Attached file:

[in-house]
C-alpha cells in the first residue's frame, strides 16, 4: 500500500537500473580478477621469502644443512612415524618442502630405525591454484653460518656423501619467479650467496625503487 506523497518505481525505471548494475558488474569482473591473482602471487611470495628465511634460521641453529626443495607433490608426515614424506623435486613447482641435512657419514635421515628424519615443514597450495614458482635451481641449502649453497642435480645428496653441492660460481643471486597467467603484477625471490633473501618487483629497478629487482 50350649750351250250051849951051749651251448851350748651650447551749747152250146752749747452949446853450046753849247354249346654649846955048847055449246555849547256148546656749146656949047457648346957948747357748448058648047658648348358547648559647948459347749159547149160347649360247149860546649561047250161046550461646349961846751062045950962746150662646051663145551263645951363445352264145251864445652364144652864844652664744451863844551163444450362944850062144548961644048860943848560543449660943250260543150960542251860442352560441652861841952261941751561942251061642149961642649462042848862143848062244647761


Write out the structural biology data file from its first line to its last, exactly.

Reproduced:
[in-house]
C-alpha cells in the first residue's frame, strides 16, 4: 500500500537500473580478477621469502644443512612415524618442502630405525591454484653460518656423501619467479650467496625503487 506523497518505481525505471548494475558488474569482473591473482602471487611470495628465511634460521641453529626443495607433490608426515614424506623435486613447482641435512657419514635421515628424519615443514597450495614458482635451481641449502649453497642435480645428496653441492660460481643471486597467467603484477625471490633473501618487483629497478629487482 50350649750351250250051849951051749651251448851350748651650447551749747152250146752749747452949446853450046753849247354249346654649846955048847055449246555849547256148546656749146656949047457648346957948747357748448058648047658648348358547648559647948459347749159547149160347649360247149860546649561047250161046550461646349961846751062045950962746150662646051663145551263645951363445352264145251864445652364144652864844652664744451863844551163444450362944850062144548961644048860943848560543449660943250260543150960542251860442352560441652861841952261941751561942251061642149961642649462042848862143848062244647761